The lockdowns of the past two years have given the digitization of all kinds of processes a huge boost. This trend has in turn caused the valuation of tech companies to rise sharply. Nevertheless, a stock exchange listing remains unattainable for most of them, especially in the Netherlands. The Amsterdam stock exchange was not a good place for the average tech IPO in 2021 – and has not been for many years.

While the prices on the stock exchanges (including those of Amsterdam) continue to rise, Coolblue postponed its IPO in October of this year. Founder, CEO and well-known Dutchman Pieter Zwart called uncertainty in the financial markets the main reason for the postponement. Uncertainty in the financial markets, that's stock market language for: when Coolblue tried to sell the shares, investors had not so interested.

What about the fact that investors are not interested in tech funds despite the seemingly ideal conditions? In this blog we go into more detail about this. The relationship between technology companies and the Euronext Amsterdam stock exchange is a rather special one.

Let us take the world of programmers as a starting point: IT services, software, artificial intelligence. Dutch investors are remarkably hesitant to provide growth capital to fast-growing companies in digital solutions. 

This trepidation is largely due to the conservative nature of northwestern European investors; neighboring Germany has the same phenomenon. Risk aversion, investors' fear of losing their investment, is much greater than, for example, in the United States. We briefly touched on this phenomenon here. 

In the Netherlands, this cautious attitude is reinforced by the WorldOnline IPO debacle in 2000 – which will be particularly clear to the minds of investors aged 40+. That one time when the Dutch dropped their conservative attitude towards tech, things went badly wrong. The WorldOnline share reached a price of 50 euros immediately after the IPO – in an enormous hype. People who had traditionally been accustomed to saving well, bought shares at the IPO, not expecting things to go wrong. But it did. Shortly after the IPO (IPO), the price collapsed within a few weeks to a level of less than 20 euros. 

For those who didn't sell their shares, things got even worse. WorldOnline was acquired by the Italian-listed provider Tiscali. There the course continued at a rapid downwards. The stock fund still exists today. For a share of Tiscali today you pay 0.019 euros.

Nowadays there are more investors in the Netherlands. On average, knowledge about investing, returns and risks has also increased considerably. But the appetite to grant fast-growing tech companies an IPO has not returned to date. This fall, the Italian software company MotorK went public with great difficulty. First, the IPO was postponed. Then the yield fell. The company had hoped to raise 600 million euros, which turned out to be 75 (!) million euros. Even then, investors are still not very enthusiastic.

There have been virtually no comparable recent IPOs in recent years – despite all the efforts of Euronext Amsterdam. The exchange established EnterNext in 2013 for listings of smaller companies – and from 2017 linked a guidance program for high-tech wannabe stock exchange companies to this: TechShare.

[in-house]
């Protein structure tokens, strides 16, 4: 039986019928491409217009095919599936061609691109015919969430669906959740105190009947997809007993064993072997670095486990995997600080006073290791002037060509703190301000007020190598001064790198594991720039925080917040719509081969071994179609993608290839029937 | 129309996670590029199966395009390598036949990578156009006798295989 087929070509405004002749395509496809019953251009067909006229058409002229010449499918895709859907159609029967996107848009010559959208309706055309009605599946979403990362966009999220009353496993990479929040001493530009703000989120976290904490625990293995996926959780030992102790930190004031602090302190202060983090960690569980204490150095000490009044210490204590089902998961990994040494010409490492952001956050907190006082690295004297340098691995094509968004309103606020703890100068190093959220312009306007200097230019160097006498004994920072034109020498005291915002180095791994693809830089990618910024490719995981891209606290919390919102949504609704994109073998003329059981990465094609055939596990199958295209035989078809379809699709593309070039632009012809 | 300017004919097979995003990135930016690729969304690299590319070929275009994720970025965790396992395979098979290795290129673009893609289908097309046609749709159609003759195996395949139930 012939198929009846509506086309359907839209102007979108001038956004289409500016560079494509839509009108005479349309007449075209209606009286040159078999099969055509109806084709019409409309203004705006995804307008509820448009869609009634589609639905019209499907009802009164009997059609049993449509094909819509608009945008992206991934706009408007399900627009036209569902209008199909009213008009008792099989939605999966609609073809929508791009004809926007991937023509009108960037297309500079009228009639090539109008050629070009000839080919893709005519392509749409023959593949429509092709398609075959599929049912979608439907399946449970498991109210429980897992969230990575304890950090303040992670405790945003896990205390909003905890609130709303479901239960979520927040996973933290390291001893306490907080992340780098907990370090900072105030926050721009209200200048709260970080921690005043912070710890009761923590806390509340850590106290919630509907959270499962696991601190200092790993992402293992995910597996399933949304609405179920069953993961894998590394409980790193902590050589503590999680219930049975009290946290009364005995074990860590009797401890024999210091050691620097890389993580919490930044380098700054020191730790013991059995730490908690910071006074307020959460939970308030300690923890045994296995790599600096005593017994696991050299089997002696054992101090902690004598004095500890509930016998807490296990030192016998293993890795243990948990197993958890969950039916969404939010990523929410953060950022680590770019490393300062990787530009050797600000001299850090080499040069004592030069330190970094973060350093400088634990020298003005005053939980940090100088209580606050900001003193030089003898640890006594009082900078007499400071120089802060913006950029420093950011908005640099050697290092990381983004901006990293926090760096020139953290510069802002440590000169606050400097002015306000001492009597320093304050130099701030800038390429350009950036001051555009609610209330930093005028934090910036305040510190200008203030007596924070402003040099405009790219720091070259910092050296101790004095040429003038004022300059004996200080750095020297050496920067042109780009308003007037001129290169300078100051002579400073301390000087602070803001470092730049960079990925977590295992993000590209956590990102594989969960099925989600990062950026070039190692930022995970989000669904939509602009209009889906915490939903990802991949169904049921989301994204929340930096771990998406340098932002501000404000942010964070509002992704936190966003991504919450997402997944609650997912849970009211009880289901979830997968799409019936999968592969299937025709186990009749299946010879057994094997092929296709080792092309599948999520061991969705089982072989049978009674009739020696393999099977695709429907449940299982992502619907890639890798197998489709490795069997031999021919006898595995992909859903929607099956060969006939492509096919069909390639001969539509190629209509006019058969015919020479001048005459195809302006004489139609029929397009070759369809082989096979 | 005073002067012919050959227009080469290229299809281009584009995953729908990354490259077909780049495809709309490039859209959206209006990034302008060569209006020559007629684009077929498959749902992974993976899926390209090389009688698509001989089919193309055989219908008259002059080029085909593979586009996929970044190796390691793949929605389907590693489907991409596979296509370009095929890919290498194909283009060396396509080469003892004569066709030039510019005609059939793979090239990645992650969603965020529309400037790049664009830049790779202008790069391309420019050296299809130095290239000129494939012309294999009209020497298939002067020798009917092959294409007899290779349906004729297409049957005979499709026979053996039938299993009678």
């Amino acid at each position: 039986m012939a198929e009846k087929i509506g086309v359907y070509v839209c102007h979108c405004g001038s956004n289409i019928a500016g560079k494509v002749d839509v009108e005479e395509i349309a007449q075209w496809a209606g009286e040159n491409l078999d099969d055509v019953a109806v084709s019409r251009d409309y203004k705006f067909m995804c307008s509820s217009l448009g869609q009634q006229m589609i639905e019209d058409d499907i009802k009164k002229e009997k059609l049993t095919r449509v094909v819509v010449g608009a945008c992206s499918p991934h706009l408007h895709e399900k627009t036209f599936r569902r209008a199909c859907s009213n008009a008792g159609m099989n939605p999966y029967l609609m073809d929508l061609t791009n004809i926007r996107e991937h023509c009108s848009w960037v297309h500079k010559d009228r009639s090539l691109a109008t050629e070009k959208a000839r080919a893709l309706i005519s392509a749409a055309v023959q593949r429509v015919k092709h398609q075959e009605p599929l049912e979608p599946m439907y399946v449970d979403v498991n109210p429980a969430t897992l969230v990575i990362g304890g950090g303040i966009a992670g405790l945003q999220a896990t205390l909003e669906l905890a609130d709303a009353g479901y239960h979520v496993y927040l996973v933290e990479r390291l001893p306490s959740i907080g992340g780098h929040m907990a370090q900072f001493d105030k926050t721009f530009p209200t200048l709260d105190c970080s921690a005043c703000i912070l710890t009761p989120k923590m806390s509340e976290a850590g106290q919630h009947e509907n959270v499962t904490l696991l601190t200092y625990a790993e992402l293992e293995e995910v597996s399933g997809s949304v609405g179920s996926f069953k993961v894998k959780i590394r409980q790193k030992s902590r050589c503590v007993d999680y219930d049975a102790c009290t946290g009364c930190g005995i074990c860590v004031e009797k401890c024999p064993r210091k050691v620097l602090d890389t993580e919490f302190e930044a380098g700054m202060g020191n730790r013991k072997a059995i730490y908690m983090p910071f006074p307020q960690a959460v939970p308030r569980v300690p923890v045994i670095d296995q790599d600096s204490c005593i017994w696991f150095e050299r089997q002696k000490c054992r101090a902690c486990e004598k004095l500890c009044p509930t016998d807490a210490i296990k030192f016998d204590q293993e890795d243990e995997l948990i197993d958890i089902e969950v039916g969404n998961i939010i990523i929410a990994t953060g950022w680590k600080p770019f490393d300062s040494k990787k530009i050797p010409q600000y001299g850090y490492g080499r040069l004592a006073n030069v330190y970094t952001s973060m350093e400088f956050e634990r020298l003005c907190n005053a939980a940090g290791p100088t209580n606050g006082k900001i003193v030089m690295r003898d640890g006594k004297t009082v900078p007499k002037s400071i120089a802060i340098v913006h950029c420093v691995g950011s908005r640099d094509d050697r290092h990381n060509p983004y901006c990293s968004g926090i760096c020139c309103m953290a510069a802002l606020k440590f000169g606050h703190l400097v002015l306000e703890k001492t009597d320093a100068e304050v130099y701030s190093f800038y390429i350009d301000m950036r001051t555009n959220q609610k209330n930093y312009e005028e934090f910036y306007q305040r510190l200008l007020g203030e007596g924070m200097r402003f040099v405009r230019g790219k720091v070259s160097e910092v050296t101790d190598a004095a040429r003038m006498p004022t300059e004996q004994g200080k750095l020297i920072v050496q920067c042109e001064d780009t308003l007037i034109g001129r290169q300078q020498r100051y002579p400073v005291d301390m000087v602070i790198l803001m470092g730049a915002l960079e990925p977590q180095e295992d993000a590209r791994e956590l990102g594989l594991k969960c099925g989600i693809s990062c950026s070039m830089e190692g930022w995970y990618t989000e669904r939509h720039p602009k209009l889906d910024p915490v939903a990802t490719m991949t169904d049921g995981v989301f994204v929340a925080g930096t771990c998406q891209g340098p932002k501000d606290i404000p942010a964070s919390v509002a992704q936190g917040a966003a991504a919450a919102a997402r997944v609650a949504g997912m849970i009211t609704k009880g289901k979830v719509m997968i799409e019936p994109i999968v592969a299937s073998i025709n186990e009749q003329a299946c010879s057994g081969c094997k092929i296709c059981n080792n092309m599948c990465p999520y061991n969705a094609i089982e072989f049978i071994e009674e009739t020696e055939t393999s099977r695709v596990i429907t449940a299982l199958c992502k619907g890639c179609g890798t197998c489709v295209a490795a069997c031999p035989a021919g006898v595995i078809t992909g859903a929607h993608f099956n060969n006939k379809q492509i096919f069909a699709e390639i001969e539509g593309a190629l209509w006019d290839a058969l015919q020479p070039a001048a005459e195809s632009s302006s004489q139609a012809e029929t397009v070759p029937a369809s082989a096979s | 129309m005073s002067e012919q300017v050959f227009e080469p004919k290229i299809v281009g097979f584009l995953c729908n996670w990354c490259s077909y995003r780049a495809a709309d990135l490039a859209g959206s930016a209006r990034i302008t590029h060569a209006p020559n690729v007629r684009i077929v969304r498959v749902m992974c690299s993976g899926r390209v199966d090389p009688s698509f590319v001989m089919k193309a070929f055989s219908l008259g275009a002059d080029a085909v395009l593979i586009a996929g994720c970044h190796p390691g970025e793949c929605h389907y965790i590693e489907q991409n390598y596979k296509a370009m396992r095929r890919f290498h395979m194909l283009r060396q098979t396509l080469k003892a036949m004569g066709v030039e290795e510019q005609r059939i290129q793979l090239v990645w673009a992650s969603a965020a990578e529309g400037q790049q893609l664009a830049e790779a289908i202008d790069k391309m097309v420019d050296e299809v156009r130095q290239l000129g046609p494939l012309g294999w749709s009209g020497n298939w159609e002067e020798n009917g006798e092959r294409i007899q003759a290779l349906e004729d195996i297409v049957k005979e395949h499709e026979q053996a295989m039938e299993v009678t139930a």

There is no question of a spreading fire. EnterNext is anything but a success in the Netherlands. The IPO of LucasBols in 2015 can still be called the only highlight. Companies are apparently not waiting for, as it is seen, half a stock market listing. If one does go to the stock exchange, then as a real player.

The courses that Euronext organizes together with a number of partners in the context of TechShare are a keeper for now. But that success did not lead to a flood of IPOs. The nature of the beast is extremely restrained, we said.

One IPO can still be mentioned in this context, and that is that of software company from Breda. Just like with Coolblue, an IPO was initially canceled. Later, the company managed to go public through an already existing empty stock exchange shell – a so-called SPCAC. 

Dutch investors have less difficulty – which makes this story even more special – with financing large, international tech companies. This concerns concerns that also enjoy the attention of foreign institutional investors and analysts. That international attention makes them interesting for Dutch investors again. 

Coolblue turned out to be an edge case in that regard. The Dutch retailer has a respectable turnover of around two billion euros. But the company is still very much focused on the Netherlands., on the other hand – turnover 2.5 billion – is active in several countries. That does resonate, on the Amsterdam stock exchange. The company was listed on Euronext Amsterdam in 2016 and is now worth 13 billion euros.

Take payment giant Adyen (market value 79 billion euros) – another fast-growing company that has made its appearance in recent years. And then there's Prosus, the half-South African, half-Dutch investor in technology companies. It was listed in 2019. These three funds have now been included in the AEX main index of the Amsterdam stock exchange – where they encounter other established technology companies: Philips on the one hand and the chip funds ASML, Besi and ASM International on the other.

The AEX now exists For 30 percent from high tech giants. But the stock exchange has not (yet) found a clear route towards a dream exit for smaller tech entrepreneurs.